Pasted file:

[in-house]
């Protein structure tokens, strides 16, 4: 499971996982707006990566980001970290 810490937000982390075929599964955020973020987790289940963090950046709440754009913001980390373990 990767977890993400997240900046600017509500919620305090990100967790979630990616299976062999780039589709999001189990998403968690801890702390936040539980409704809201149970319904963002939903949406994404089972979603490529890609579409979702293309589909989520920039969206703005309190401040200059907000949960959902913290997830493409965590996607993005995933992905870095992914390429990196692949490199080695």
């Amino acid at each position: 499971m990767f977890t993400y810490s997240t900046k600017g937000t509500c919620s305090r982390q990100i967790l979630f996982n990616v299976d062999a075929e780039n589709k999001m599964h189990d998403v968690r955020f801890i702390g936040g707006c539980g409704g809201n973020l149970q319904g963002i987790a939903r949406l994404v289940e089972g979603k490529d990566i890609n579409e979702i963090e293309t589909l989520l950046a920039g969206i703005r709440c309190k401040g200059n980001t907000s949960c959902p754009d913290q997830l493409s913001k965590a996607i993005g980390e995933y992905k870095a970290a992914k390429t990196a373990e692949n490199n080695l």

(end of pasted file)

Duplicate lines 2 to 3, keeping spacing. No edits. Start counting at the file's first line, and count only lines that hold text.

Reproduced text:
């Protein structure tokens, strides 16, 4: 499971996982707006990566980001970290 810490937000982390075929599964955020973020987790289940963090950046709440754009913001980390373990 990767977890993400997240900046600017509500919620305090990100967790979630990616299976062999780039589709999001189990998403968690801890702390936040539980409704809201149970319904963002939903949406994404089972979603490529890609579409979702293309589909989520920039969206703005309190401040200059907000949960959902913290997830493409965590996607993005995933992905870095992914390429990196692949490199080695």
């Amino acid at each position: 499971m990767f977890t993400y810490s997240t900046k600017g937000t509500c919620s305090r982390q990100i967790l979630f996982n990616v299976d062999a075929e780039n589709k999001m599964h189990d998403v968690r955020f801890i702390g936040g707006c539980g409704g809201n973020l149970q319904g963002i987790a939903r949406l994404v289940e089972g979603k490529d990566i890609n579409e979702i963090e293309t589909l989520l950046a920039g969206i703005r709440c309190k401040g200059n980001t907000s949960c959902p754009d913290q997830l493409s913001k965590a996607i993005g980390e995933y992905k870095a970290a992914k390429t990196a373990e692949n490199n080695l």